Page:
Woman Wednesday: Marie

*Note: Woman Wednesday is a part of our blog. Each Woman Wednesday post will feature a woman who would like to share information in the hopes of inspiring and motivating other women. Comments are welcome below.         


Q and A with Marie, Charlotte, North Carolina

“We live in a self-absorbed society where it’s all about the selfie. It’s natural to think about ourselves because we are human, but we must fight that urge and continue to put others before ourselves. Live in your gifts; when you do, service will come naturally.” 

Q: What are you passionate about?

A: Organizing is my passion or like my obsession.  I’ve loved doing it since being a kid; my room was always neatly organized.  It’s something that’s always come naturally to me. After having kids, I started realizing I wasn’t living in my gifts and set out to figure out how I could best utilize them. That’s when I discovered blogging and how I could teach others to get organized. I truly believe life is better lived when you are organized. It’s my mission to help women live a better life by being organized. Currently, I’m working on a meal planning course to help women save time, eat healthier, and live better.

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Q: What were your younger years like?

A: Fargo, North Dakota, is the place I call home (even though I no longer live there), it’s where I was born and raised and wouldn’t change a thing. The roots and people there taught me the importance of hard work and humility. These principles are the foundation of who I am today. My parents taught me many things, including never give up and the importance of having an education because no one can ever take that away from you. I am the oldest of three girls, and we all graduated from college from the same university. Sports were a big part of our lives growing up; there was a sporting event almost every weekend throughout the year. Sports taught us to be resilient and how to work with others because when you get out into the ‘real world,’ that’s what life is all about.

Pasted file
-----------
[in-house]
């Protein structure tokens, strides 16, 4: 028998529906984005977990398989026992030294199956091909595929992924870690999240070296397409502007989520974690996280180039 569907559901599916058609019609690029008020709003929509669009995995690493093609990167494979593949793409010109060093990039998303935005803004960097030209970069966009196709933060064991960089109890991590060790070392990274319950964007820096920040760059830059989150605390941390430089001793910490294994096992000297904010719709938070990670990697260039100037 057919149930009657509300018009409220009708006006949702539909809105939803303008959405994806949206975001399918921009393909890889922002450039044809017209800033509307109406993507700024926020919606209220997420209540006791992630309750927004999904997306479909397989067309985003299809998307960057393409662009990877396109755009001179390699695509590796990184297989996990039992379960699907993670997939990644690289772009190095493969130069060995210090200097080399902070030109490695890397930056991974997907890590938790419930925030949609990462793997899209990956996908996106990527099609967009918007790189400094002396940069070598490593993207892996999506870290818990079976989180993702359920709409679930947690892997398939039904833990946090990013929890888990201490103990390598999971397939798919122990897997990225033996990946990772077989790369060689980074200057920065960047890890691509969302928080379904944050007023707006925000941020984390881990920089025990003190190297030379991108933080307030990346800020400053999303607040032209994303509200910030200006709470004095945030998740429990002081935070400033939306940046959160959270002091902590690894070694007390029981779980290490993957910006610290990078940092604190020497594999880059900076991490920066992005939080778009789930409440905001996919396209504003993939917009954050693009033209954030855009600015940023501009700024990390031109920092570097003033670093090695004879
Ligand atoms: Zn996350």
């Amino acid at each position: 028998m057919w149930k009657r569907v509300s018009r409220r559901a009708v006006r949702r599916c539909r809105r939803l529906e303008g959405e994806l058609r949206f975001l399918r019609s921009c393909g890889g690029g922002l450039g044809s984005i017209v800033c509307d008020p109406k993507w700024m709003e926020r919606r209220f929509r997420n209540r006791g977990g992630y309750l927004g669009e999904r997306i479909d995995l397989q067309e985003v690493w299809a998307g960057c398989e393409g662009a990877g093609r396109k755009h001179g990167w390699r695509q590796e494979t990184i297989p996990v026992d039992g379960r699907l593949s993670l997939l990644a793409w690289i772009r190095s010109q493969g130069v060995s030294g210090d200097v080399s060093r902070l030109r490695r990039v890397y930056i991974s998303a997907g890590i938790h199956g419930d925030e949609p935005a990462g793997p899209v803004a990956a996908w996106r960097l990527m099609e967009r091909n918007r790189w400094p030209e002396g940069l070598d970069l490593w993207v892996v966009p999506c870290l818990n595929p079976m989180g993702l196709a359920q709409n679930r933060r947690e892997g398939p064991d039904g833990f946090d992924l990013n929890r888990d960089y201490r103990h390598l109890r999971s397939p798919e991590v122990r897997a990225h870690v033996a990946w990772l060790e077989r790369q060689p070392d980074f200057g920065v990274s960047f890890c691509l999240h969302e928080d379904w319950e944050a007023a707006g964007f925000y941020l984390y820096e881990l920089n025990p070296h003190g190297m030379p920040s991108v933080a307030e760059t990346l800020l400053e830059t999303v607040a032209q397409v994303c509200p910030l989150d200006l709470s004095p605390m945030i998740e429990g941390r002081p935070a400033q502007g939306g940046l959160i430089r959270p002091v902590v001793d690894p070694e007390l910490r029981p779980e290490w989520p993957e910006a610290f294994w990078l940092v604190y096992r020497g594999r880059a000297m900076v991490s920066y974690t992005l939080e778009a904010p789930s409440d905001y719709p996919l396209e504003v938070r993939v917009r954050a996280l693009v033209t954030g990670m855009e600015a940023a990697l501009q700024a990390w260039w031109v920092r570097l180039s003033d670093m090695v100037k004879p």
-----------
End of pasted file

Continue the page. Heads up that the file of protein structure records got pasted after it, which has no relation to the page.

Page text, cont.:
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Q: What is something valuable you’ve learned that you’d like others to know? 

A: When you are serving others is when you will truly find success. We live in a self-absorbed society where it’s all about the selfie. It’s natural to think about ourselves because we are human, but we must fight that urge and continue to put others before ourselves. Live in your gifts; when you do, service will come naturally. Also, live out of your comfort zone, nothing great comes from there. If it scares you, you are on the right track. Keep showing up, do the work, consistency matters. Everything will fall into place. 

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Q: What does feminism mean to you?

A: Feminism to me means going for your dreams—no matter how big they are and to not let anyone or anything tell you differently.  It’s also standing up for what you believe in regardless of others’ opinions.

I’d love to connect with you!

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www.organizedmarie.com

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Woman Wednesday: Kezia

*Note: Woman Wednesday is a part of our blog. Each Woman Wednesday post will feature a woman who would like to share information in the hopes of inspiring and motivating other women. Comments are welcome below.         


Q and A with Kezia, Warwickshire, England

The doctors told me I might never walk again. When you’re faced with that kind of news, you have a choice—accept what you’re being told or try and do something about it.” 

 

Q: Tell us about you.